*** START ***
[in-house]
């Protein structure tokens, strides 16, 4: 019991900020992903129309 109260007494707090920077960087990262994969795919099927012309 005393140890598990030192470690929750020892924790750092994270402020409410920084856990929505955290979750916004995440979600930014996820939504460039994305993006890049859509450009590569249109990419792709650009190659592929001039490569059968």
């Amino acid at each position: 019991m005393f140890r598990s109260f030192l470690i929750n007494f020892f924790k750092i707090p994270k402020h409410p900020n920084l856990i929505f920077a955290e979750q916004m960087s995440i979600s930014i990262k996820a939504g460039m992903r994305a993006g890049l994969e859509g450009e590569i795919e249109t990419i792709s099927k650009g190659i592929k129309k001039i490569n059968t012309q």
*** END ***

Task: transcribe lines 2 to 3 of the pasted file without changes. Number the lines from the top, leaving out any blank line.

């Protein structure tokens, strides 16, 4: 019991900020992903129309 109260007494707090920077960087990262994969795919099927012309 005393140890598990030192470690929750020892924790750092994270402020409410920084856990929505955290979750916004995440979600930014996820939504460039994305993006890049859509450009590569249109990419792709650009190659592929001039490569059968």
């Amino acid at each position: 019991m005393f140890r598990s109260f030192l470690i929750n007494f020892f924790k750092i707090p994270k402020h409410p900020n920084l856990i929505f920077a955290e979750q916004m960087s995440i979600s930014i990262k996820a939504g460039m992903r994305a993006g890049l994969e859509g450009e590569i795919e249109t990419i792709s099927k650009g190659i592929k129309k001039i490569n059968t012309q």